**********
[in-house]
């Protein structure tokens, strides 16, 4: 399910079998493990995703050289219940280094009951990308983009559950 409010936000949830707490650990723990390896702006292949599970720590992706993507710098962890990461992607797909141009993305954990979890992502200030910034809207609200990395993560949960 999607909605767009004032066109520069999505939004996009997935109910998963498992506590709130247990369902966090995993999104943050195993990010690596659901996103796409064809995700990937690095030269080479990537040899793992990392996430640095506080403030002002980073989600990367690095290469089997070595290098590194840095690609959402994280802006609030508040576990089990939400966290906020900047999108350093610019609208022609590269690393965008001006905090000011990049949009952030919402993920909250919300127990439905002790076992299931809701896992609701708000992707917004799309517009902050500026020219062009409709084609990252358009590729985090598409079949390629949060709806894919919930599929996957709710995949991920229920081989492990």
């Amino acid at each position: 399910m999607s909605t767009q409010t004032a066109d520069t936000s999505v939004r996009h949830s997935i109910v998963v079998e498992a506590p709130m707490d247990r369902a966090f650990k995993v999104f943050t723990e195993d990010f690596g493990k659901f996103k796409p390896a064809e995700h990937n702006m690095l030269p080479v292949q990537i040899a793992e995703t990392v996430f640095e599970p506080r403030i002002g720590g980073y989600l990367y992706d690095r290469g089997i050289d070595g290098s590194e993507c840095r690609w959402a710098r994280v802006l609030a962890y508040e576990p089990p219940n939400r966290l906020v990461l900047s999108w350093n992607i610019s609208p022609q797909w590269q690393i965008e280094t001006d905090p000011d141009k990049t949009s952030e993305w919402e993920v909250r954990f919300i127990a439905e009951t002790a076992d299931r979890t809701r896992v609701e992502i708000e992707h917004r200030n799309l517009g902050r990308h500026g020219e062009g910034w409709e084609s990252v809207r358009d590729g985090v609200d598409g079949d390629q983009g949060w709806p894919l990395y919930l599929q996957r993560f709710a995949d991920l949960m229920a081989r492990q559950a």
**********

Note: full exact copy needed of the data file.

[in-house]
């Protein structure tokens, strides 16, 4: 399910079998493990995703050289219940280094009951990308983009559950 409010936000949830707490650990723990390896702006292949599970720590992706993507710098962890990461992607797909141009993305954990979890992502200030910034809207609200990395993560949960 999607909605767009004032066109520069999505939004996009997935109910998963498992506590709130247990369902966090995993999104943050195993990010690596659901996103796409064809995700990937690095030269080479990537040899793992990392996430640095506080403030002002980073989600990367690095290469089997070595290098590194840095690609959402994280802006609030508040576990089990939400966290906020900047999108350093610019609208022609590269690393965008001006905090000011990049949009952030919402993920909250919300127990439905002790076992299931809701896992609701708000992707917004799309517009902050500026020219062009409709084609990252358009590729985090598409079949390629949060709806894919919930599929996957709710995949991920229920081989492990």
């Amino acid at each position: 399910m999607s909605t767009q409010t004032a066109d520069t936000s999505v939004r996009h949830s997935i109910v998963v079998e498992a506590p709130m707490d247990r369902a966090f650990k995993v999104f943050t723990e195993d990010f690596g493990k659901f996103k796409p390896a064809e995700h990937n702006m690095l030269p080479v292949q990537i040899a793992e995703t990392v996430f640095e599970p506080r403030i002002g720590g980073y989600l990367y992706d690095r290469g089997i050289d070595g290098s590194e993507c840095r690609w959402a710098r994280v802006l609030a962890y508040e576990p089990p219940n939400r966290l906020v990461l900047s999108w350093n992607i610019s609208p022609q797909w590269q690393i965008e280094t001006d905090p000011d141009k990049t949009s952030e993305w919402e993920v909250r954990f919300i127990a439905e009951t002790a076992d299931r979890t809701r896992v609701e992502i708000e992707h917004r200030n799309l517009g902050r990308h500026g020219e062009g910034w409709e084609s990252v809207r358009d590729g985090v609200d598409g079949d390629q983009g949060w709806p894919l990395y919930l599929q996957r993560f709710a995949d991920l949960m229920a081989r492990q559950a």